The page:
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Terms in this set (22)
What are characteristics of lymph?
Fluid that is collected from the tissues and returned to systematic circulation. Lack large molecules.
What is primary lymphoid tissue?
Location of lymphocyte production and differentiation. Bone marrow and thymus.
What is secondary lymphoid tissue?
Location of lymphocyte-antigen interaction. Diffuse tissue is found under epithelial surfaces. Lymph nodes respond to lymph-borne antigens. Spleen responds to blood-borne antigens.
What is BALT?
Bronchus-associated lymphatic tissue is a respiratory specific type of diffuse tissue.
What is MALT?
Mucosal-associated lymphatic tissue is diffuse tissue found in the tonsils and gut.
What are nodules?
Dense collections of lymphocytes.
What are follicles?
Dynamic collections of B cells.
What is a primary follicle?
Accumulation of B cells due to Ab-driven proliferation. Cells are no long proliferating. Appears as a homogeneous dark circle of cells.
What is a secondary follicle?
Location of active Ab-driven proliferation of B cells. Germinal center is a light colored, mitotically active group of cells.
Describe the histological organization of a lymph node.
What is the composition of lymphocytes in lymph nodes and where are they found?
70% T cells and 30% B cells. B cells are found in the cortex and activated cells will appear as follicles. T cells are found in the paracortex (just above the medulla) and is the location of interaction between T cells, B cells and antigen.
How does lymph flow through a lymph node?
Lymph entes an LN through afferent vessels and flows into the subcapsular lymphatic sinus that lies deep to the capsule and surrounds the cortex. Lymph then flows through cortex and paracortex to enter the medulla and eventually exit through efferent vessels.
What cells are found in the lymph node medulla?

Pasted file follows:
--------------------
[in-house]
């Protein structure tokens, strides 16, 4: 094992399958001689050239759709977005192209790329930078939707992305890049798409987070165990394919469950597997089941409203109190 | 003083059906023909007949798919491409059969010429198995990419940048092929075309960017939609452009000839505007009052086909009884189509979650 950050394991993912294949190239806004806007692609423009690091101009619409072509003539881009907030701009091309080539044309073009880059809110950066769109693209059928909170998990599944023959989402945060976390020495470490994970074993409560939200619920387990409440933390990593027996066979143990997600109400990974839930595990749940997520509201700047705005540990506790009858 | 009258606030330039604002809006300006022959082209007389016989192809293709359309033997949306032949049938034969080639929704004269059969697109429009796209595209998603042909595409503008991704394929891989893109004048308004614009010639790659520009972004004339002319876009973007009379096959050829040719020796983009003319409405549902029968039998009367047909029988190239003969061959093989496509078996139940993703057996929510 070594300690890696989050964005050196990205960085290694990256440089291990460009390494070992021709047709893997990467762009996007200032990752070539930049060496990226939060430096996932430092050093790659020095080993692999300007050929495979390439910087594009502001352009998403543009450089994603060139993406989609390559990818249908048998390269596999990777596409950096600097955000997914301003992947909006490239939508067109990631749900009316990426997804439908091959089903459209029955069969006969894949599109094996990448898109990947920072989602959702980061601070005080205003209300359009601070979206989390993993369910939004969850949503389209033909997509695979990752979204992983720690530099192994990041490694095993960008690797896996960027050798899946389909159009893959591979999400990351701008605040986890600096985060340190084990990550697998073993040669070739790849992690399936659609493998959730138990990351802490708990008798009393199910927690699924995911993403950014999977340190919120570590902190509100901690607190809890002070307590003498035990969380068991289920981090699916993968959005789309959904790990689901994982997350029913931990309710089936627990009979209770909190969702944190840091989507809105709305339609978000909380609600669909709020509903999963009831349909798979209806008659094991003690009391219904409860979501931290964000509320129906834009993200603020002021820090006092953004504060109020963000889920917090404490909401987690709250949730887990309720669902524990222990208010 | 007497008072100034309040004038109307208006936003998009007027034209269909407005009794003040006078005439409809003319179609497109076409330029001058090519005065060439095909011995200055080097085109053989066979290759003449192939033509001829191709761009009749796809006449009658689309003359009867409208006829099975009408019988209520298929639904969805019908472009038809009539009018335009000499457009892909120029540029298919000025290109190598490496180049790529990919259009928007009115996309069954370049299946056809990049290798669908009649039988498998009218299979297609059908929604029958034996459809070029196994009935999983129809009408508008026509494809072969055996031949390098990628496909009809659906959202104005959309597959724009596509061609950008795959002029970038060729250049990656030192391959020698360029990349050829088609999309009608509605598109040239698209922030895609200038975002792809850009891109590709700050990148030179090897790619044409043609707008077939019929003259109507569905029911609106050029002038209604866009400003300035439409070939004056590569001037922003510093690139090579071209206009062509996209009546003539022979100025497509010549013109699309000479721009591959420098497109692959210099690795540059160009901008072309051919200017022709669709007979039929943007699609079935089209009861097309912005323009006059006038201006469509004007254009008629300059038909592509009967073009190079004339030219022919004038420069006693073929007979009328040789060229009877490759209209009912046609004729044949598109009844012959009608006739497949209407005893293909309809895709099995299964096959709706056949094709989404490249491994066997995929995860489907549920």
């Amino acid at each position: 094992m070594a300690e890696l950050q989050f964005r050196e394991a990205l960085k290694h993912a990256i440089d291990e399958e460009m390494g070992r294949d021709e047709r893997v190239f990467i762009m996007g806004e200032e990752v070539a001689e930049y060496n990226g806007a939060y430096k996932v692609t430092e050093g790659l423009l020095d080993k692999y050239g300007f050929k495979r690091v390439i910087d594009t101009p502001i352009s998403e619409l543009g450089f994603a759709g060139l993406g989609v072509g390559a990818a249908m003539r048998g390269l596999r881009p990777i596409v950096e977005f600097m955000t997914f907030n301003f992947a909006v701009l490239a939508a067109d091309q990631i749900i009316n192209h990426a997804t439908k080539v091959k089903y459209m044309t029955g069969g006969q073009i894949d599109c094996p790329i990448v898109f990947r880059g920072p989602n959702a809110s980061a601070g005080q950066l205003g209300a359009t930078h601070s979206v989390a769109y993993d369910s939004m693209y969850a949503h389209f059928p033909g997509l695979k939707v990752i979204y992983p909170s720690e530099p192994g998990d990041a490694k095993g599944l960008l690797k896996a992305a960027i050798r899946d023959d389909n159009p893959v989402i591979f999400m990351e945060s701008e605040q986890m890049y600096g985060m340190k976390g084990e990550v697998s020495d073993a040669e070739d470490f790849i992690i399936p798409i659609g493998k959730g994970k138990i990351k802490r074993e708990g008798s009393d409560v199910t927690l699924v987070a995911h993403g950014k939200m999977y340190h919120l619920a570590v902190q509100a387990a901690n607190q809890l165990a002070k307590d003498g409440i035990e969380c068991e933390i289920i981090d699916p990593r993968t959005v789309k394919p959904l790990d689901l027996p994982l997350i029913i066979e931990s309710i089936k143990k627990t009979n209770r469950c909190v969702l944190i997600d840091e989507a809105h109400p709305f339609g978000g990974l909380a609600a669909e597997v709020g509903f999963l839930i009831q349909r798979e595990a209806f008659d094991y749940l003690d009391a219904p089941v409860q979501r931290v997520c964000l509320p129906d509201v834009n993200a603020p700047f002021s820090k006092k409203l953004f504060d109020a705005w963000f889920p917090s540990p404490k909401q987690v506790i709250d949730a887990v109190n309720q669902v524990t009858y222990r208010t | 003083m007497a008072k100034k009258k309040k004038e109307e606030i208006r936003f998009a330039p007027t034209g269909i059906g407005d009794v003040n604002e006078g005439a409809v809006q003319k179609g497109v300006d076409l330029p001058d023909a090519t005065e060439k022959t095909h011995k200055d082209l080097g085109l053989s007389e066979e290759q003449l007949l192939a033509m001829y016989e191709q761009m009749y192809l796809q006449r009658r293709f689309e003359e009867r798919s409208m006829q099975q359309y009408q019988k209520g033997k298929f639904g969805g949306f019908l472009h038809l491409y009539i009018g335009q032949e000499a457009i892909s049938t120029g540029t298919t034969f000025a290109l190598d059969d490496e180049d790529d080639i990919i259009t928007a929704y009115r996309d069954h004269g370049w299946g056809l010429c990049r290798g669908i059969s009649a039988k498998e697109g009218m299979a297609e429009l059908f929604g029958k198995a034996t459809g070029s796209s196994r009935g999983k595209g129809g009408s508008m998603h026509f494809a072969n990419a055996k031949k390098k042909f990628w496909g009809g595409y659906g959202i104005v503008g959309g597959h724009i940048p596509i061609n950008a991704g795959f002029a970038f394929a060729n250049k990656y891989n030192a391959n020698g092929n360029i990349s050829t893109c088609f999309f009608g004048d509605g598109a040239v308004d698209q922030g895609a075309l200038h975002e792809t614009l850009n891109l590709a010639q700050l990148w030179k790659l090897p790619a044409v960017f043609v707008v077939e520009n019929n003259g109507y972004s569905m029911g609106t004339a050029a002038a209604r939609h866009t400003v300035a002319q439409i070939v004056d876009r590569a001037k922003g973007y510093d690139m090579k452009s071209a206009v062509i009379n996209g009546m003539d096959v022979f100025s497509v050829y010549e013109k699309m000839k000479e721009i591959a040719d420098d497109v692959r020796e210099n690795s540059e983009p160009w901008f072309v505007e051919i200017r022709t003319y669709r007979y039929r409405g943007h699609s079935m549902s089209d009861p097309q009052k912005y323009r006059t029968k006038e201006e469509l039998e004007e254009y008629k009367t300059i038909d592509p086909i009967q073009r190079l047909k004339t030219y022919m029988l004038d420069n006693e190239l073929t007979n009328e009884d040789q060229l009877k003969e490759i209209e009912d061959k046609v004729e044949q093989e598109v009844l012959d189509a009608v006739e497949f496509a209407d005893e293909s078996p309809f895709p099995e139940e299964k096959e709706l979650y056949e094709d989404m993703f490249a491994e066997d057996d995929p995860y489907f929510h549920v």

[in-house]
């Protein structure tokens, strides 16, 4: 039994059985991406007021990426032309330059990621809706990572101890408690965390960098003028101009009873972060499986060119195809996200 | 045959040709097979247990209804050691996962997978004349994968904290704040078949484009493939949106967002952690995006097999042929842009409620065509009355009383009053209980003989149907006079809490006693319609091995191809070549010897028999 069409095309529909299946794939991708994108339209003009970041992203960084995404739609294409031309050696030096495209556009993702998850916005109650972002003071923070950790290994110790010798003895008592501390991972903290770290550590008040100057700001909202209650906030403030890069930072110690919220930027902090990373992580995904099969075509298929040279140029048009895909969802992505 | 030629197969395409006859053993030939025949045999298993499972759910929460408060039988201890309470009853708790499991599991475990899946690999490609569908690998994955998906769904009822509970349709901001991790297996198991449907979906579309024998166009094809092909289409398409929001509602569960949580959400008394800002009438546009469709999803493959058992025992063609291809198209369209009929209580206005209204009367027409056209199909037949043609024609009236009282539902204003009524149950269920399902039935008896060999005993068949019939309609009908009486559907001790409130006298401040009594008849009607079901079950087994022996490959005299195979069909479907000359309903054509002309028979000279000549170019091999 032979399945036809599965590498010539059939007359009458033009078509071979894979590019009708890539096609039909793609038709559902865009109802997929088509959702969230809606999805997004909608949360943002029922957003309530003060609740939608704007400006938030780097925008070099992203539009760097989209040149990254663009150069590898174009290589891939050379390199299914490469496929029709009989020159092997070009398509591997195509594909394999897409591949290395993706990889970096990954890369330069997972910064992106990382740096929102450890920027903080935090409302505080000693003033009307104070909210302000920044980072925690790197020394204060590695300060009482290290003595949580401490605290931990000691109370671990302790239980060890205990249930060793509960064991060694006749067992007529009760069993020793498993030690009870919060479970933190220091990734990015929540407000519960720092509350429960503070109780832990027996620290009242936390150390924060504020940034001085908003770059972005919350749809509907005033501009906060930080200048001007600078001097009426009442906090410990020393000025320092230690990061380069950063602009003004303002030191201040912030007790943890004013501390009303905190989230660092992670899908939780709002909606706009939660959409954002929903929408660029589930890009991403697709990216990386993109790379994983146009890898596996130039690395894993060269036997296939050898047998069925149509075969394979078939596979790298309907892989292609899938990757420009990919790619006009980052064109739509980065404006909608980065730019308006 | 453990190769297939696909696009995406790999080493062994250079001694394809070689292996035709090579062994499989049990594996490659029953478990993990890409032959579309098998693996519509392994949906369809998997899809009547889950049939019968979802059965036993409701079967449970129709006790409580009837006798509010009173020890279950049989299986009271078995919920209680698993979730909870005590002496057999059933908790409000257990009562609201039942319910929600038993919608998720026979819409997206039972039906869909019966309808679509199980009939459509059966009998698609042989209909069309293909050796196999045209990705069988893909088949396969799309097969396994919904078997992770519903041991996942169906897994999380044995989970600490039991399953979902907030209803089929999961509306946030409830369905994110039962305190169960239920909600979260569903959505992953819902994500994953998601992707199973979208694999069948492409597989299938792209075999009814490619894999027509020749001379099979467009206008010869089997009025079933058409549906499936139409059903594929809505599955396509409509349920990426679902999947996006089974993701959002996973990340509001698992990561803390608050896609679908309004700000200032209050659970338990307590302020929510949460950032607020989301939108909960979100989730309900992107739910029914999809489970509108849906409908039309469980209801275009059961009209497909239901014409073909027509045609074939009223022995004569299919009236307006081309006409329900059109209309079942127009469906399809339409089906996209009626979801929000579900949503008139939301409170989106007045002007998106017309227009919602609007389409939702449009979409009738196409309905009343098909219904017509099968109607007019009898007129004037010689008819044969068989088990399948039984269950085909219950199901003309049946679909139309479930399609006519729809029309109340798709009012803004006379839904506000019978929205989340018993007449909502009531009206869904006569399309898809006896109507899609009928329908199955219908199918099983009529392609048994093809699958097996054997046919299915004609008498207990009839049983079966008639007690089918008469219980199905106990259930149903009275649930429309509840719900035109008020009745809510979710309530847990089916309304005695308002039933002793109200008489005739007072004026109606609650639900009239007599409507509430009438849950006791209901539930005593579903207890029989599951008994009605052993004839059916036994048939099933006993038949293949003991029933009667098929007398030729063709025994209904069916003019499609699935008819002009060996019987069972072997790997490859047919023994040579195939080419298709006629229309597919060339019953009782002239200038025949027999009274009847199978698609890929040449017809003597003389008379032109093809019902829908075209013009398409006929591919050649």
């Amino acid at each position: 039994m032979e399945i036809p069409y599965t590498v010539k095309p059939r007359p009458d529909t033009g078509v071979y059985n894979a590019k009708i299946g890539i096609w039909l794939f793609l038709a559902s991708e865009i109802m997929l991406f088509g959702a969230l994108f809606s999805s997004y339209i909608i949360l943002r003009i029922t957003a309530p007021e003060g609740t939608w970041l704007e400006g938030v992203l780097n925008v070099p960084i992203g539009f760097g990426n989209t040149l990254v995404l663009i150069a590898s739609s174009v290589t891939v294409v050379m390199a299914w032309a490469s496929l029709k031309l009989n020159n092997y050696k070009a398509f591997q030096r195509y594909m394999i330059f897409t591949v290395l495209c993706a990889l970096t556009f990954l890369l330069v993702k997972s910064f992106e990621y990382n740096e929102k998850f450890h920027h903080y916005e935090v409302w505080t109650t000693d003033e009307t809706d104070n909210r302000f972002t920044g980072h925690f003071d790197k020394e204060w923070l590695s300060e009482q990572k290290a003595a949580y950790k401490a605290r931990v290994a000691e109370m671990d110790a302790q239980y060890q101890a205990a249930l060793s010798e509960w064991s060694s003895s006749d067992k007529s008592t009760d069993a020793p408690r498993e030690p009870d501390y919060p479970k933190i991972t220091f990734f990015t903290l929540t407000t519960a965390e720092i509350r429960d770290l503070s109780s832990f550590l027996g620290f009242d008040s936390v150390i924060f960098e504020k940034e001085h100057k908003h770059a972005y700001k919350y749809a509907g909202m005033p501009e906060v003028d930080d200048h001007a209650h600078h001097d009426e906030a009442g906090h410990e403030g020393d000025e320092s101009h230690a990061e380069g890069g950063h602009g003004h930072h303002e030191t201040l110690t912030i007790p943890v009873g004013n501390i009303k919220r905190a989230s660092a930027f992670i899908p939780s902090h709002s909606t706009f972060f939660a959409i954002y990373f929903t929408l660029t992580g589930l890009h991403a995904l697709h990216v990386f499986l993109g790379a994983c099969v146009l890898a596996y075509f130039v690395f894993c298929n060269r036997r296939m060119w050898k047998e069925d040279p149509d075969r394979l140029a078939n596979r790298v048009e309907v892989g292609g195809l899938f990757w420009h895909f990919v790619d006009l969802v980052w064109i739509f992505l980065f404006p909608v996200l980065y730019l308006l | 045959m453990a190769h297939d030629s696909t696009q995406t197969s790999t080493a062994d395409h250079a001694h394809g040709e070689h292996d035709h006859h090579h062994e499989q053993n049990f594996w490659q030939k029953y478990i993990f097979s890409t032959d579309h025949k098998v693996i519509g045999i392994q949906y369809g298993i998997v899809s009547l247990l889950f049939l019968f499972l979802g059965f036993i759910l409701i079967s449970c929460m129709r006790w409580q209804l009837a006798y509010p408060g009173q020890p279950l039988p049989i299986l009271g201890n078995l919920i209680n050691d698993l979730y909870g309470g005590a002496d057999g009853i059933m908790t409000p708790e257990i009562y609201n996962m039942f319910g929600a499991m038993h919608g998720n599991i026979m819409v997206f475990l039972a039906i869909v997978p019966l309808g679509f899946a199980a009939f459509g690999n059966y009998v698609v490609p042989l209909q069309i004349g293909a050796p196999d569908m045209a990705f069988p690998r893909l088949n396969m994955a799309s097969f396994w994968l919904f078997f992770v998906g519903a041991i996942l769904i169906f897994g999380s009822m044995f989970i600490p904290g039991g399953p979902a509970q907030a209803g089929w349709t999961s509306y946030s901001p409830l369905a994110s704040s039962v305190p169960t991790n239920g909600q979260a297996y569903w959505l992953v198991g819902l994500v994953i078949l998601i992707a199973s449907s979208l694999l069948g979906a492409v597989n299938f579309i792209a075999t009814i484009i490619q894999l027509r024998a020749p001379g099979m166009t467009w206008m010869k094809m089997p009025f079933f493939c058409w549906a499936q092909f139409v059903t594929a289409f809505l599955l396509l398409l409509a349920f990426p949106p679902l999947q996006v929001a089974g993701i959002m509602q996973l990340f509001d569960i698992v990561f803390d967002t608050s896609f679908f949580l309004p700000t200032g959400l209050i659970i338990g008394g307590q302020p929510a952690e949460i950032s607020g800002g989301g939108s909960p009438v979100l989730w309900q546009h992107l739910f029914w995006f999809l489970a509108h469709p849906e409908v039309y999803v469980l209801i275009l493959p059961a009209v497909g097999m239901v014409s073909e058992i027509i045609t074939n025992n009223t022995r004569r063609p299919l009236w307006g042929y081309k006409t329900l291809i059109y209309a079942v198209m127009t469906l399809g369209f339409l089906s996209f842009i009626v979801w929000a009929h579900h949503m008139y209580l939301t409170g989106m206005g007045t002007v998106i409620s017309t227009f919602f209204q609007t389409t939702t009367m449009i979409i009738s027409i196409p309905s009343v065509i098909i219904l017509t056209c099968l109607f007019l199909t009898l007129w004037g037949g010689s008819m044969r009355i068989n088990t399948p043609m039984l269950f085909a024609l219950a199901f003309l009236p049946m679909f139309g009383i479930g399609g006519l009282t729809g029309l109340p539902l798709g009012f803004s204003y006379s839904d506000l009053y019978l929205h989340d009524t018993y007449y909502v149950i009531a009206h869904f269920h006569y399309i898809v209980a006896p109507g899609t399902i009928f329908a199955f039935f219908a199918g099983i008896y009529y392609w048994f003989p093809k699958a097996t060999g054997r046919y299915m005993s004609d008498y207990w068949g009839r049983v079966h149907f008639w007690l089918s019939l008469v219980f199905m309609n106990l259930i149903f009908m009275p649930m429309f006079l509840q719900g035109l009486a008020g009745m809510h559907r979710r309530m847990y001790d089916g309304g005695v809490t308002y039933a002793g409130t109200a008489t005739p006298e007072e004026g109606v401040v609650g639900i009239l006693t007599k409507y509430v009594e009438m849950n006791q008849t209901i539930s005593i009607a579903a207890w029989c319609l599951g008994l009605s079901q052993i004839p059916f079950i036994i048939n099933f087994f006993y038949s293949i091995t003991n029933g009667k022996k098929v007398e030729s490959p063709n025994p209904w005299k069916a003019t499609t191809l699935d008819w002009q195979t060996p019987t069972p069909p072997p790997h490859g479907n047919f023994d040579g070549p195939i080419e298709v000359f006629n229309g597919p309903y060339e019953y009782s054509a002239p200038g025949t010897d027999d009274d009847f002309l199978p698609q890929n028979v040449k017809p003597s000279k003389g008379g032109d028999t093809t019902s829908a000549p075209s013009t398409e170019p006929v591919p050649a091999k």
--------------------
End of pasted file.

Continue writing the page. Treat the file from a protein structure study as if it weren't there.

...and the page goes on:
T cells, B cells, plasma cells and macrophages.
How do lymphocytes enter lymph nodes?
Lymphocytes exit systematic circulation by crossing the walls of post-capillary venues in the medulla.
What is immune surveillance?
Movement of lymphocytes through the circulatory system: blood to LNs to lymph to blood.
What is the composition of lymphocytes in the spleen?
70% B cells and 30% T cells (opposite of LNs).
What are the functions of the spleen?
1. Immune: response to blood-borne antigens in the WHITE PULP.
2. Blood filtration: metabolism of old RBCs in the RED PULP.
Describe the histological organization of the spleen.
Mesencymal stromal cells produce reticular fibers (type III collagen). Lymphocytes enter the white pulp via marginal venus sinuses.
How do lymphocytes develop and mature?
What are the embryological origins of the thymus?
Derived from third pharyngeal pouch endoderm, with contributions from neural crest cells.
Describe the histological organization of the thymus?
Lobulated outer cortex more darkly stained. No lymphatic or venous sinusoids. Central medulla contains less thymocytes and is stained more lightly. Whorls of medullary epithelial cells (eosinophilic) called Hassall's bodies, are unique to the thymus.
What is the function of the thymus?
Location of T cell maturation. Not a location of antigen exposure and immune response.
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